NASA SBIR 2018-I Solicitation

Proposal Summary

 18-1- Z2.01-1194
 Thermal Management
 Thermally Conductive Rubber ("Thubber") for Passive Cooling of Heat-Generating Hardware Embedded in Soft Goods Space Technologies
SMALL BUSINESS CONCERN (Firm Name, Mail Address, City/State/Zip, Phone)
16 Union Station Road
Newark , DE 19711-2810
(302) 540-7959

Principal Investigator (Name, E-mail, Mail Address, City/State/Zip, Phone)
Carmel Majidi
5434 Wilkins Avenue Pittsburgh, PA 15217 - 1025
(302) 540-7959

Business Official (Name, E-mail, Mail Address, City/State/Zip, Phone)
Carmel Majidi
5434 Wilkins Avenue Pittsburgh, PA 15217 - 1025
(302) 540-7959
Estimated Technology Readiness Level (TRL) :
Begin: 7
End: 8
Technical Abstract

In this SBIR project, we will develop a passive thermal management system for microelectronics that are integrated into space suits, gloves, and other soft goods.  The system will be composed of a thermally conductive rubber that is molded around the heat-producing components.  In order to enable mechanical deformation, the microelectronic components will be wired together with soft and stretchable circuitry.  In general, the circuit wiring can be any soft conductor that maintains low electrical resistivity when stretched.  For the purposes of this project, we will use wiring composed of a non-toxic, biocompatible eutectic alloy of gallium and indium.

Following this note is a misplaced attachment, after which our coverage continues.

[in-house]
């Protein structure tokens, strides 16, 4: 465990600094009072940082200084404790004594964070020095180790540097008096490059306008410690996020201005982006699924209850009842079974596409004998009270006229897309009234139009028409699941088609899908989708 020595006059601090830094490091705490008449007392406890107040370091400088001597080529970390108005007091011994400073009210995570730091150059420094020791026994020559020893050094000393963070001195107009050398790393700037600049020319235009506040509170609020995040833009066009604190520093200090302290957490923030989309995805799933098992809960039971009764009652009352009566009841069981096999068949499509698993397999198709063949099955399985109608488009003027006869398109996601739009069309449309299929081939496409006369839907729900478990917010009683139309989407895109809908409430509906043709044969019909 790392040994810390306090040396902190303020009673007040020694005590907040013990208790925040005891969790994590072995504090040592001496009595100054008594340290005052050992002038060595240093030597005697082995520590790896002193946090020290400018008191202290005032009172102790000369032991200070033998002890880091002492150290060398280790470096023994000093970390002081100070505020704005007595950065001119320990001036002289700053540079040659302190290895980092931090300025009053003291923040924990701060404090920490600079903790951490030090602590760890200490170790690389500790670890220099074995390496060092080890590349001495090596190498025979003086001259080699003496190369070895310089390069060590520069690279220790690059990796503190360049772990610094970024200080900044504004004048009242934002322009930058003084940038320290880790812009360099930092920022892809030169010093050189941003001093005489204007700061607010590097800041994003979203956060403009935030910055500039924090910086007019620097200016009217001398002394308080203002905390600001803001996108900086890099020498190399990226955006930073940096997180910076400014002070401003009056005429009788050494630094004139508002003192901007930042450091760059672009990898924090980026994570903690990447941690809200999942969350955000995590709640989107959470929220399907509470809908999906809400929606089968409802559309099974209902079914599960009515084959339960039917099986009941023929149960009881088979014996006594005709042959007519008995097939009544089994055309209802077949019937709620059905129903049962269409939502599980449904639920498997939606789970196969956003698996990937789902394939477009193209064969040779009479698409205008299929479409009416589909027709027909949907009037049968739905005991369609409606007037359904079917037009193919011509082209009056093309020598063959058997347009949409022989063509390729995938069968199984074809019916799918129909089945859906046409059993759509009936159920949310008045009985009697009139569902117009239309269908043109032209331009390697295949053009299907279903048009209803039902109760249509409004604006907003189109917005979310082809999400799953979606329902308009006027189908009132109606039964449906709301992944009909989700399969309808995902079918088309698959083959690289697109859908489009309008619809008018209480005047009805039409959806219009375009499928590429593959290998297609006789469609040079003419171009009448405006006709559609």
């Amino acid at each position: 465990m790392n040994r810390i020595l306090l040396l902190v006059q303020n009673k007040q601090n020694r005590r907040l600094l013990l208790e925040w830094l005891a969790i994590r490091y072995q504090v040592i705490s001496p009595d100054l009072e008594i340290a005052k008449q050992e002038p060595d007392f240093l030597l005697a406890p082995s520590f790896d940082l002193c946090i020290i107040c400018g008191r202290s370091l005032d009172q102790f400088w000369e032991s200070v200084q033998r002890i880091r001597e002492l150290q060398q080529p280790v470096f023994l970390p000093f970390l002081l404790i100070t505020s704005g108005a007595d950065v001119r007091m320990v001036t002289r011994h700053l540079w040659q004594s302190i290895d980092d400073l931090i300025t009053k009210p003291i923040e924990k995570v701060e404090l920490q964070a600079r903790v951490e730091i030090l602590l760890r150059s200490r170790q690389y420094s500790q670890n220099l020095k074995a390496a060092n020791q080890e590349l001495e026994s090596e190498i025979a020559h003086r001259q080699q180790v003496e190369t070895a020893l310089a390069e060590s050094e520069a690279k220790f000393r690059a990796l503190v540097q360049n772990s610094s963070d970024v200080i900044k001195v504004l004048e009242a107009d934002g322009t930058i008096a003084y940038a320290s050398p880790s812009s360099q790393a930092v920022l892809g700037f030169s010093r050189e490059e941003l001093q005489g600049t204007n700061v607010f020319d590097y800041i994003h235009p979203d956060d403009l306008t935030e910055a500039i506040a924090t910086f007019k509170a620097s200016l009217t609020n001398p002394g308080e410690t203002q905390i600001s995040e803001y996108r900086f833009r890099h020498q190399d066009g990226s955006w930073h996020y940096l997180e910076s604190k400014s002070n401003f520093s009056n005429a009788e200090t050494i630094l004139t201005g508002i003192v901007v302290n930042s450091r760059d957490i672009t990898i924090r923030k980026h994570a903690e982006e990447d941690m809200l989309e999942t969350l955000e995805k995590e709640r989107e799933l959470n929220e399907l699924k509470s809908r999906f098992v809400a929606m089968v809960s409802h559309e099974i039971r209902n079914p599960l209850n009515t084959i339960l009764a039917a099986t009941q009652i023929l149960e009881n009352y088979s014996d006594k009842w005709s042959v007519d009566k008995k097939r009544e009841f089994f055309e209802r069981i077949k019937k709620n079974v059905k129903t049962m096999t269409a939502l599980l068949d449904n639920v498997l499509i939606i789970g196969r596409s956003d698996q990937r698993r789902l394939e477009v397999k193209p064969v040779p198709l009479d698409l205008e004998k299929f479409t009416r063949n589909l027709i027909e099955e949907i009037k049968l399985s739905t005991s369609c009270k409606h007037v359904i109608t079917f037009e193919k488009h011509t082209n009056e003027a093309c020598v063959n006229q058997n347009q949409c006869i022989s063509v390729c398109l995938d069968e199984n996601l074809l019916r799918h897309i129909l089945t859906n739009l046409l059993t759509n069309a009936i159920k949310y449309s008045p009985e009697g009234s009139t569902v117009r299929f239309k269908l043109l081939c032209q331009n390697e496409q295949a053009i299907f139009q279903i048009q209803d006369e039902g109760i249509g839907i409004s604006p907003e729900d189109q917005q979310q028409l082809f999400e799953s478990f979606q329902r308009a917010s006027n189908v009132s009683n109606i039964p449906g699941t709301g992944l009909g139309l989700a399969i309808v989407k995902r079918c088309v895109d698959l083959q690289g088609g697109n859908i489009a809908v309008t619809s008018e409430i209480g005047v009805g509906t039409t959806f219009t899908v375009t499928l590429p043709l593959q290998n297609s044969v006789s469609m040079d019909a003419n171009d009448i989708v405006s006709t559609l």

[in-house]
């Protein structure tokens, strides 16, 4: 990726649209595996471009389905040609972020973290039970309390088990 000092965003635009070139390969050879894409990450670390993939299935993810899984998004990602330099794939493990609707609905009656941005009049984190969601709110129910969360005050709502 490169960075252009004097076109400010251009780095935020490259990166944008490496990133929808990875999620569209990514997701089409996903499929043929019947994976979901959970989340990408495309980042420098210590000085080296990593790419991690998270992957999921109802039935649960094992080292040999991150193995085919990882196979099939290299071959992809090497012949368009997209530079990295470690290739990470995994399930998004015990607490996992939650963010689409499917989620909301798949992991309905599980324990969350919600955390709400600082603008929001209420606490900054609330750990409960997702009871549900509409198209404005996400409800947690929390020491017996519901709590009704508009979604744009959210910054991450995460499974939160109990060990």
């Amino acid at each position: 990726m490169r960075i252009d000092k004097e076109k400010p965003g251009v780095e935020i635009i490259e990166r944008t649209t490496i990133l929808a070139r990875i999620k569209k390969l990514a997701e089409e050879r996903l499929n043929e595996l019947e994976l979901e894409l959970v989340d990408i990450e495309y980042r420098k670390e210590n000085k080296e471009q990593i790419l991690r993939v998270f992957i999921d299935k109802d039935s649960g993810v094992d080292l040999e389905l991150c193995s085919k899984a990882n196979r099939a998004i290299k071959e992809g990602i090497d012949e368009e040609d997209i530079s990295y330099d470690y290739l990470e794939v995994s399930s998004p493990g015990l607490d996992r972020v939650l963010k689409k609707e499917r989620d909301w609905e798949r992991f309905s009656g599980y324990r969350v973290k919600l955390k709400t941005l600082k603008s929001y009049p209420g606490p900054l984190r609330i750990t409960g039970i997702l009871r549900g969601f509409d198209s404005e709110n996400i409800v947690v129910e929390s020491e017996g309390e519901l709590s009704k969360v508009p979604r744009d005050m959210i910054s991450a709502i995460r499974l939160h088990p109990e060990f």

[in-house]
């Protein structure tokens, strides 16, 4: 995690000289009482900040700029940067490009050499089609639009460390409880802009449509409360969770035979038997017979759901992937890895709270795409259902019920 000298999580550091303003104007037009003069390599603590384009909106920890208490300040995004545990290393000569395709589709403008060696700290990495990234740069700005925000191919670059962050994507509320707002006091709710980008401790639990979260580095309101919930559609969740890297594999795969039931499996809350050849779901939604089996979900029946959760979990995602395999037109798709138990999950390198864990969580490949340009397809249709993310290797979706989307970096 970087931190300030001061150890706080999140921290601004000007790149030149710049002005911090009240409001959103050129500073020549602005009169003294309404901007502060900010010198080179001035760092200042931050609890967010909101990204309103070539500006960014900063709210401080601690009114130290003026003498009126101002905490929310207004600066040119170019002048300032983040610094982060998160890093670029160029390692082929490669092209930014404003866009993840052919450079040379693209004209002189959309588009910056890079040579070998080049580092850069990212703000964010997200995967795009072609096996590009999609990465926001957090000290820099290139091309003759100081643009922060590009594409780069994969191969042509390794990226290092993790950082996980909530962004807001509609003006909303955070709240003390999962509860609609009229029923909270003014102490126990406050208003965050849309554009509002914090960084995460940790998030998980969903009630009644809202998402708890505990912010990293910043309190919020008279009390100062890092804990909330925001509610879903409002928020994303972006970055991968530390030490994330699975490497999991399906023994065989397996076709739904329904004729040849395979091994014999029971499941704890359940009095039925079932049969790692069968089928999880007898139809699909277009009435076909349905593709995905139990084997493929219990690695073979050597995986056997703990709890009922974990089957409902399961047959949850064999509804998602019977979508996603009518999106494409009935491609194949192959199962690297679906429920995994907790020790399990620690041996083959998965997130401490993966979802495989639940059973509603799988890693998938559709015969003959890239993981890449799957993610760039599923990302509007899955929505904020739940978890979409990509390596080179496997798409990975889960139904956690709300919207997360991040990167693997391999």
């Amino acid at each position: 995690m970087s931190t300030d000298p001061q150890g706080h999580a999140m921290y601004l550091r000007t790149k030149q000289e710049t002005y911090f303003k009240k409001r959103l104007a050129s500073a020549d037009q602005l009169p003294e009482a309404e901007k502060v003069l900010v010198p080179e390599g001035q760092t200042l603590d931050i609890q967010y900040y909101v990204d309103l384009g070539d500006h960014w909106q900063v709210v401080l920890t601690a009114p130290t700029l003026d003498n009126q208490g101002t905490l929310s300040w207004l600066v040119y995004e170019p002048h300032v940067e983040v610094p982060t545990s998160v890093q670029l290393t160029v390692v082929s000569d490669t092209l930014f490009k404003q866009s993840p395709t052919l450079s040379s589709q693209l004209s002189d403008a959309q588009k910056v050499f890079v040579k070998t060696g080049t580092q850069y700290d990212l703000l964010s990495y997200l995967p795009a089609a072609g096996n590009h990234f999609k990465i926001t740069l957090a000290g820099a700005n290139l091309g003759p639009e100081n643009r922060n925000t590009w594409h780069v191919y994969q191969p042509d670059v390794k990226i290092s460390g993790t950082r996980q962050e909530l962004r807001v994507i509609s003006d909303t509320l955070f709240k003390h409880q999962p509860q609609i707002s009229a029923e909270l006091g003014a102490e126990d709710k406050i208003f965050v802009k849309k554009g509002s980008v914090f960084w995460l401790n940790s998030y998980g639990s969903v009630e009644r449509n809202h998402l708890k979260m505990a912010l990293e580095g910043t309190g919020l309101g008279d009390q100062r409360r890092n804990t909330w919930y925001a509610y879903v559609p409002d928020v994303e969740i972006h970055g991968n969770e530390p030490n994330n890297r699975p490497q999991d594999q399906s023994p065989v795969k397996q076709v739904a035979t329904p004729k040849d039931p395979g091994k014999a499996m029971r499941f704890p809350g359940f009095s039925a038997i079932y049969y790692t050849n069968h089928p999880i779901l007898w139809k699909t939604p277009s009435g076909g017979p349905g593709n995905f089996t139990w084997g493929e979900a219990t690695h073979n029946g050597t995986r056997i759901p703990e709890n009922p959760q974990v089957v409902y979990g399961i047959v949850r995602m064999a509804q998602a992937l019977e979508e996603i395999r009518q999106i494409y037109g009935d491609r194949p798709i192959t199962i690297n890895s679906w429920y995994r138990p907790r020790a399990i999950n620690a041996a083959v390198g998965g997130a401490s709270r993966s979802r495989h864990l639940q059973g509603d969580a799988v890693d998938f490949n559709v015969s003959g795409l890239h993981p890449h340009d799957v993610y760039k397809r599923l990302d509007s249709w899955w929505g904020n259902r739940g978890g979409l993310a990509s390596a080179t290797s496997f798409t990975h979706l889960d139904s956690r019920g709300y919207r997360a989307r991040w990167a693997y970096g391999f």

Potential NASA Applications

Potential applications include space suits, assistive robotic systems (X1 Robotic Exoskeleton, Space Suit Robotic) Glove, and human-machine interfaces used for humanoid robots  (Robonaut 2).  These technologies contain embedded motors, sensors, microelectronic processors, batteries, and other heat generating components.  As the number of these components increases, the soft goods architectures used in these application must be engineered to efficiently manage heat and avoid thermal hotspots. 

Potential Non-NASA Applications

The technologies developed in this proposal will also be applicable to wearable electronics for biomonitoring, augmented/virtual reality, and personal computing.  These applications require integrated heat management systems that have a small form factor and do not rely on bulky hardware for heat exchange.  However, because the system is integrated into a deformable soft goods architecture, it must also be flexible, stretchable, and mechanically robust.

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